Teaching ESL overseas is more about the journey than it is about the J.O.B. You get the chance to experience new cultures, meet new friends, see exotic places, do amazingly fun activities, and eat some of the best and healthy food you’ve ever had!
It really comes down to the “where” of the decision when you finally decide. I will warn you not to agonize too long over where to start your teaching journey.
Just because you decide to do the financially smart thing and head to South Korea — because they pay far, far better than most other countries — doesn’t mean you have to teach there forever. Once you’ve completed a contract or two, you can move on to the next country. That is, after exhausting every imaginable experience you can!
1. South Korea
This is one of the most lucrative ESL opportunities you can choose. You can, with fair ease, find a job paying up to $5,000 USD a month, if you have a University degree. I don’t know why the South Koreans are so choosy in this regard (seriously, can an art or history major teach English better because they have that piece of paper?) I digress though, they offer financial incentives to keep you around for the duration of your contract (bonuses), healthcare, housing — and will cover your airfare to and from the country. The people are super-friendly, they’re so grateful for your service. Go here to pay off your student loans, save for a house, or put money away for a world travel adventure. We’re talking up to $60 grand a year here and you’ll meet friends that will still be Face-timing you when you’re 80! Every expense you can imagine (food, clothing, electronics, etc.) are all really cheap here too, so you’ll save more than you spend for sure.
Everyone knows what a literal hotspot Thailand is for travel. It’s also one of the most popular destinations for teaching ESL and saving up for extended travel. You’ll meet just as many wanderlust-driven travelers and expats as you will locals here. You might even encounter a few travelers who stopped here for a month or two and just flat never left! The pay for teaching ESL tops out around $2,000 USD a month and most schools pay much less than that. But the tropical atmosphere, friendly people, amazing sunrises and sunsets, adrenaline filled fun, and ease of finding a job in the first place make Thailand a really attractive place to teach. You really don’t even need to find a job before you go. Seriously. Just fly over and start walking from school to school, or search online once you get settled into a hostel or hotel.
I had a tough time decided where on the list Japan should fall. They offer really high salaries, benefits and bonuses for people who want to stay in the country teaching for at least a year. The timeframe shouldn’t be a problem for most, but stick with Thailand if you’re a short-timer looking for a few thrills and some quick travel cash. Japan-is-expensive! There are some programs like JET, that offer things like free accommodations, benefits and completion bonuses. However, like in South Korea, you need that piece of paper saying you’re edumacated. If you’re willing to “work to live” while you’re here, Japan will end up taking quite a few gigs worth of photos up on your phone or hard drive. The Japanese love making friends out of foreigners and they love having their photo snapped (at least the young generation under 40 or so do!) The club scene here is wicked, if that’s your thing and cultural attractions… forget about it! The culture here is ridiculous, you’ll get lost in it all!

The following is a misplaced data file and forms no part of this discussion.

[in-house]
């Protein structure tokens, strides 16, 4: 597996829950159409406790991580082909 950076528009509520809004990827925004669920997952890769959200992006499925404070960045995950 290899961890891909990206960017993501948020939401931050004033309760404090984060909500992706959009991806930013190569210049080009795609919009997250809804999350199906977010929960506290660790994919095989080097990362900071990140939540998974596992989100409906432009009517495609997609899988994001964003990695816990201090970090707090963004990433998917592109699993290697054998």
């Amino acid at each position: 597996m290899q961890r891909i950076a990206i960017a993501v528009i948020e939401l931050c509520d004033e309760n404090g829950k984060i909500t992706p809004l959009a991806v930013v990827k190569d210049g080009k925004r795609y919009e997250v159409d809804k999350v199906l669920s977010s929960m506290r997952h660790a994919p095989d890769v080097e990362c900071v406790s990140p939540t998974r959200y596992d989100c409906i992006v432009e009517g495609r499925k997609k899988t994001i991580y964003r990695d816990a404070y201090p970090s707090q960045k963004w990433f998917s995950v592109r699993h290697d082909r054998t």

China’s taking over the world. And they know the only way to truly accomplish this goal is to make sure every citizen can speak English (I say this only half tongue-in-cheek, but mean no offense — you go China!) Listen, the pay can get as high as $4,000 US a month, including a slew of great perks like completion bonuses, free housing, daily lunches, airfare reimbursement and all the amazing scenery you can take in. Seriously, Chinese architecture and their natural scenery beats any other eastern country by a landslide. Love the mountain-scapes the best! There’s something for ESL teachers of all levels here, but make sure you apply before you go if you’re looking for the higher paying gigs — some institutions can be quite choosy.
In Spain you can teach ESL while learning “lenguaje del amor” or “the language of love”. Finding an ESL gig in Spain is really easy. There are tons of jobs cropping up every day and the Spanish government offers some really great perks; though mega-cash isn’t one of them. First, those with a Spaniard passport can travel anywhere in Europe they please without having to deal with the usual woes that a North American or Asian passport can present. The pay isn’t great, but my oh my, is this the place to go if you’re single (male or female). And the FOOD. OMG! Make sure to market yourself in the local classifieds and offer yourself up for freelance teaching work, too!
6. The Middle East
Don’t get too excited by the prospect of teaching here. It’s great… from what I’ve heard: Sadly, I wasn’t even remotely qualified by there stringent standards to experience teaching ESL here. The pay is ridiculous! But they don’t accept anyone who isn’t a certified teacher in their own country. From what friends have told me, this is a great place to go if you’ve taught in your home country for a few years and suddenly need a change. Pay ranges from $50,000 – $80,0000 US a year and the bonuses, including not having to pay taxes, are many.
There are several other countries that are great for teaching English. Please feel free to share your own favorites, even summarize your experiences — good or bad — in the comments so we can all learn more about the best and worst countries to teach ESL.
Happy and safe travels!
Main Image Credit: US Army/Flickr